• The next link in the chain are the animals that eat herbivores and these are called secondary consumers e.g. cheetah or snake that eats the hare/rabbits.

    –     In turn, these animals are eaten by tertiary consumer e.g. owl or vulture. These are predators.


    Examples of a food chain

    grass        →          hare      →    cheetah

    Food web

    • A graphical representation of feeding relationships in an ecosystem.
    • Consist of many food chains.
    • Illustrates that an organism may not depend on only one source of food.

    Loss of energy in food chains

    • Energy in lost from one trophic level to the next as heat and this heat will not be passed on to the next level.
    • As an organism feeds some of the food eaten is used to provide energy for life processes such as chemical reactions, locomotion, digestion and homeostasis.
    • The energy used for life processes will not move to the next trophic level. Energy is lost in excretory products.

    Pyramid of numbers

    • These are diagrams to show the number of organisms at each trophic level.
    • The length of the bar is proportioned to the number of organisms in the trophic level.

      A pyramid of numbers

    Pyramid of biomass

    A pyramid of  biomass  shows the total mass of organisms in each trophic level.

    Pyramids of biomass always have broad bases and taper as they go up.

    Nutrient cycling

    All important nutrients are recycled in the ecosystem. Among the important nutrients recycled are nitrogen and carbon.

    Artificial ecosystem

    • An artificial ecosystem is made by man e.g. a farmland.
    • This is a natural ecosystem altered by man through farming.
    • The major characteristic of an artificial ecosystem is limited species diversity.
    • This is because the farmer gives priority to one type of plant only.

    Problems caused by limited species (biodiversity)

    • Limited species diversity leads to soil infertility, pest problems and production for human consumption only.

      Management of ecosystems

    Ground cover

    • Ground cover reduces surface run-off, thereby preventing dislodging of top soil particles hence reduce soil erosion.

    Ground cover prevents heat from striking soil particles directly hence reduces evaporation of water from the soil thus helping to increases water retention by the soil.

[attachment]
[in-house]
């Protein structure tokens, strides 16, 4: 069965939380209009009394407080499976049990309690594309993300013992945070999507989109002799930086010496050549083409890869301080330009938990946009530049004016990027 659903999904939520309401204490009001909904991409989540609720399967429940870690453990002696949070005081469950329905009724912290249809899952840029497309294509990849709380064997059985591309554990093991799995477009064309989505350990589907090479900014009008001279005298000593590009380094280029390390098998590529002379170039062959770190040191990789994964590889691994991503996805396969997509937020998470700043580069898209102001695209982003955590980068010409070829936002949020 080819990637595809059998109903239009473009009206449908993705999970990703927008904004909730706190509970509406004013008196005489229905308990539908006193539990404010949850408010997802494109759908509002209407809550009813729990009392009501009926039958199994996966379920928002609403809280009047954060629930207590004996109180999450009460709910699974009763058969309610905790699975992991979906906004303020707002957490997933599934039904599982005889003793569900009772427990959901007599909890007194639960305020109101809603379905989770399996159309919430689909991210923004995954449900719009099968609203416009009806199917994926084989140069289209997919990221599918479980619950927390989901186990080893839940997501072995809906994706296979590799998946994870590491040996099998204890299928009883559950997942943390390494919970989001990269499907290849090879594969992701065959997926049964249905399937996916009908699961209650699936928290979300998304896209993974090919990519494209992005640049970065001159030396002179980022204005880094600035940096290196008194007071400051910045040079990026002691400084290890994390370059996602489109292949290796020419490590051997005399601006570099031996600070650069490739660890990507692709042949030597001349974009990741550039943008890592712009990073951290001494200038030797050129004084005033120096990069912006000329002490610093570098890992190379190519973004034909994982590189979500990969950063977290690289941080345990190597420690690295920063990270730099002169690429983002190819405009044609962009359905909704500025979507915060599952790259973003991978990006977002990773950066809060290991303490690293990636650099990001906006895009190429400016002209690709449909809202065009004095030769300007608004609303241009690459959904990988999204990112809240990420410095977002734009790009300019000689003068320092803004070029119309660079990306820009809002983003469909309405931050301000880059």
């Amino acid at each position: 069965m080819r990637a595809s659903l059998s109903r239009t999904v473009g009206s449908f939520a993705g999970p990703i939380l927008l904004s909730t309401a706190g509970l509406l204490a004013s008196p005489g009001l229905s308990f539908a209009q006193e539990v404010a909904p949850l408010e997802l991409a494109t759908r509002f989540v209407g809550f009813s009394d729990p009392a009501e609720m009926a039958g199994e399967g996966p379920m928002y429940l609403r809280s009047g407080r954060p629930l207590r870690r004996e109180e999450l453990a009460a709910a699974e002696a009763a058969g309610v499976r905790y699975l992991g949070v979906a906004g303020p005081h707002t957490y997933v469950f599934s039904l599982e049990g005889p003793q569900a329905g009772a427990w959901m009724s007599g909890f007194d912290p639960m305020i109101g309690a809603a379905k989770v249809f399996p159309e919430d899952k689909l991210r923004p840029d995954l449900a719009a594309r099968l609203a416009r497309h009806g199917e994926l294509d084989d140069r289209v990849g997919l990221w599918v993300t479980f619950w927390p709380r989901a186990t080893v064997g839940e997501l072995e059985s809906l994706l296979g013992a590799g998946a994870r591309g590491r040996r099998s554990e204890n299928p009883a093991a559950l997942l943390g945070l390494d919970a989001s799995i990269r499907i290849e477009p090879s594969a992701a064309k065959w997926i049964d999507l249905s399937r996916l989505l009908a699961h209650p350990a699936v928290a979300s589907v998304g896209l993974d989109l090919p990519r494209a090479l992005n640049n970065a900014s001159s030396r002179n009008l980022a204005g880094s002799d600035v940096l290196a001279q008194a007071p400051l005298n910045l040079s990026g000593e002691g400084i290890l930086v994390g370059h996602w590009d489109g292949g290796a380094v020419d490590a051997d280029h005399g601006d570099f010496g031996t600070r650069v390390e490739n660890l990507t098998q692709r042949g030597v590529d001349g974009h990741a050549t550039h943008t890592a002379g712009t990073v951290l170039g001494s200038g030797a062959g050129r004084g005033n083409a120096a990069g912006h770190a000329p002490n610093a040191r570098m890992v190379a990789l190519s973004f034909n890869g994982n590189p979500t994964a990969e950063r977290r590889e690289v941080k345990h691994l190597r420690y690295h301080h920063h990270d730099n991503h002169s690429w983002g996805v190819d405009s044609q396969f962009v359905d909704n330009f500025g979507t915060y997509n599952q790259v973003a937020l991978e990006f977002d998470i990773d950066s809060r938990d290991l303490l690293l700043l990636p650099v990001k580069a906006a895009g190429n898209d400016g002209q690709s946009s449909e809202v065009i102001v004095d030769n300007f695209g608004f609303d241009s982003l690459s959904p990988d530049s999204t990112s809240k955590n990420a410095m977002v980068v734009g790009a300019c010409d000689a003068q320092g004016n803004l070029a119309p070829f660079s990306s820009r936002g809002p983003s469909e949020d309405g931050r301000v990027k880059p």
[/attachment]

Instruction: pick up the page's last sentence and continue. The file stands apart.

• Mulching provides artificial ground cover which helps to reduce evaporation, surface runoff and erosion.

    Effects of human activities on ecosystems

    • Agricultural activities lead to soil erosion and reduced species diversity.
    • Social activities like church gatherings etc lead to soil erosion as well as desertification.
    • Industrial activities lead to pollution that is both water and air.
    • Industrial air pollution results in the formation of acid rain as well as leading to global warming.


    Characteristics of Zimbabwean Savanna soils

    • These are characterized by high temperatures, rapid denitrification, few earthworms and low soil fertility.

    Problems of farming on marginal land

    • The main problems are low fertility, poor productivity, low rainfall and unreliable rainfall patterns.
    • Marginal land is land which is barely profitable to use due to poor soil and erratic rainfall e.g. Region 4 and Region 5 in Zimbabwe.

    Ways of utilising/ using marginal land

    Since there are not suitable for agricultural activities other ways of using them include:

    • Game ranching.
    • Growing of suitable crops e.g. rice in swamps and gum trees in water logged areas; drought tolerant crops.

    Carrying capacity

    Definition: The maximum number of organism an area can sustain for a given period of time without deterioration.

    • Carrying capacity should not be exceeded. Exceeding carrying capacity leads to overstocking, overgrazing and deterioration of veld.

    Limiting factors to carrying capacity are oxygen, food space, shelter and water.

    •  Animal populations can be maintained within carrying capacity of a habitat by culling, destocking and paddocking.